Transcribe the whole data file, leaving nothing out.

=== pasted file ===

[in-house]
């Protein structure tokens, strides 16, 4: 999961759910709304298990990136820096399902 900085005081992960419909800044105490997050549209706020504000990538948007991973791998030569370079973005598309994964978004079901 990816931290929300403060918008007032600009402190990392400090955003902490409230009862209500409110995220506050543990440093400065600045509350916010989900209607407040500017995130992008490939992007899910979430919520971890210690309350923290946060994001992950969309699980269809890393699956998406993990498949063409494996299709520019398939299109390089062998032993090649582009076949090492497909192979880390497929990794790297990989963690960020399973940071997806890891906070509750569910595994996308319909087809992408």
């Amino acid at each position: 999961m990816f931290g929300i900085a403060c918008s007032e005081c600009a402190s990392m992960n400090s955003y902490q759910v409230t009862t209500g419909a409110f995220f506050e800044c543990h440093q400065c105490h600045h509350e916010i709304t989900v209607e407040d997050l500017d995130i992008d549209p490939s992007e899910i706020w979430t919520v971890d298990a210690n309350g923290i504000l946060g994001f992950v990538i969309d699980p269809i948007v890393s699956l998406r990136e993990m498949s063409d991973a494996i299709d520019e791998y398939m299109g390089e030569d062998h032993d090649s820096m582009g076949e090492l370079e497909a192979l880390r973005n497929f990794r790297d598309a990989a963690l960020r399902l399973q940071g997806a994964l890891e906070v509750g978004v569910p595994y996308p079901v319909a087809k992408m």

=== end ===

[in-house]
């Protein structure tokens, strides 16, 4: 999961759910709304298990990136820096399902 900085005081992960419909800044105490997050549209706020504000990538948007991973791998030569370079973005598309994964978004079901 990816931290929300403060918008007032600009402190990392400090955003902490409230009862209500409110995220506050543990440093400065600045509350916010989900209607407040500017995130992008490939992007899910979430919520971890210690309350923290946060994001992950969309699980269809890393699956998406993990498949063409494996299709520019398939299109390089062998032993090649582009076949090492497909192979880390497929990794790297990989963690960020399973940071997806890891906070509750569910595994996308319909087809992408």
């Amino acid at each position: 999961m990816f931290g929300i900085a403060c918008s007032e005081c600009a402190s990392m992960n400090s955003y902490q759910v409230t009862t209500g419909a409110f995220f506050e800044c543990h440093q400065c105490h600045h509350e916010i709304t989900v209607e407040d997050l500017d995130i992008d549209p490939s992007e899910i706020w979430t919520v971890d298990a210690n309350g923290i504000l946060g994001f992950v990538i969309d699980p269809i948007v890393s699956l998406r990136e993990m498949s063409d991973a494996i299709d520019e791998y398939m299109g390089e030569d062998h032993d090649s820096m582009g076949e090492l370079e497909a192979l880390r973005n497929f990794r790297d598309a990989a963690l960020r399902l399973q940071g997806a994964l890891e906070v509750g978004v569910p595994y996308p079901v319909a087809k992408m």